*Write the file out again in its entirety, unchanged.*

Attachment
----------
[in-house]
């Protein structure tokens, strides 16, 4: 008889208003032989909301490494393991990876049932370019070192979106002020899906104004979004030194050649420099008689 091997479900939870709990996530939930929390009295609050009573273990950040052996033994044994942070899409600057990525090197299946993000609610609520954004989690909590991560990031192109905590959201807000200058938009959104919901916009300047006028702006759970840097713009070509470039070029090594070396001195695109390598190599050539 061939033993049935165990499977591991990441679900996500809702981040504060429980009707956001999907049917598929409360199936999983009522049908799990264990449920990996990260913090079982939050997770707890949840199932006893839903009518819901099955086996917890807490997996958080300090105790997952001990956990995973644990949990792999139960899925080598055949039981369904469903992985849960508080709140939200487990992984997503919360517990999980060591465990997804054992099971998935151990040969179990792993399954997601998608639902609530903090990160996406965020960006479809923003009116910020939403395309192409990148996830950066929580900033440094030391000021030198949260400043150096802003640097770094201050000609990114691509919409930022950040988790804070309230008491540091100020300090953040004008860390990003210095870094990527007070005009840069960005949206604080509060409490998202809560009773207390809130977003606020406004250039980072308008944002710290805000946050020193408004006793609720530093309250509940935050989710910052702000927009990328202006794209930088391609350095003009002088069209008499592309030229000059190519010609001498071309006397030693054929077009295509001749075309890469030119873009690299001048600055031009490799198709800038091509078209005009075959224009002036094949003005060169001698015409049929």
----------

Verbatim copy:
[in-house]
């Protein structure tokens, strides 16, 4: 008889208003032989909301490494393991990876049932370019070192979106002020899906104004979004030194050649420099008689 091997479900939870709990996530939930929390009295609050009573273990950040052996033994044994942070899409600057990525090197299946993000609610609520954004989690909590991560990031192109905590959201807000200058938009959104919901916009300047006028702006759970840097713009070509470039070029090594070396001195695109390598190599050539 061939033993049935165990499977591991990441679900996500809702981040504060429980009707956001999907049917598929409360199936999983009522049908799990264990449920990996990260913090079982939050997770707890949840199932006893839903009518819901099955086996917890807490997996958080300090105790997952001990956990995973644990949990792999139960899925080598055949039981369904469903992985849960508080709140939200487990992984997503919360517990999980060591465990997804054992099971998935151990040969179990792993399954997601998608639902609530903090990160996406965020960006479809923003009116910020939403395309192409990148996830950066929580900033440094030391000021030198949260400043150096802003640097770094201050000609990114691509919409930022950040988790804070309230008491540091100020300090953040004008860390990003210095870094990527007070005009840069960005949206604080509060409490998202809560009773207390809130977003606020406004250039980072308008944002710290805000946050020193408004006793609720530093309250509940935050989710910052702000927009990328202006794209930088391609350095003009002088069209008499592309030229000059190519010609001498071309006397030693054929077009295509001749075309890469030119873009690299001048600055031009490799198709800038091509078209005009075959224009002036094949003005060169001698015409049929």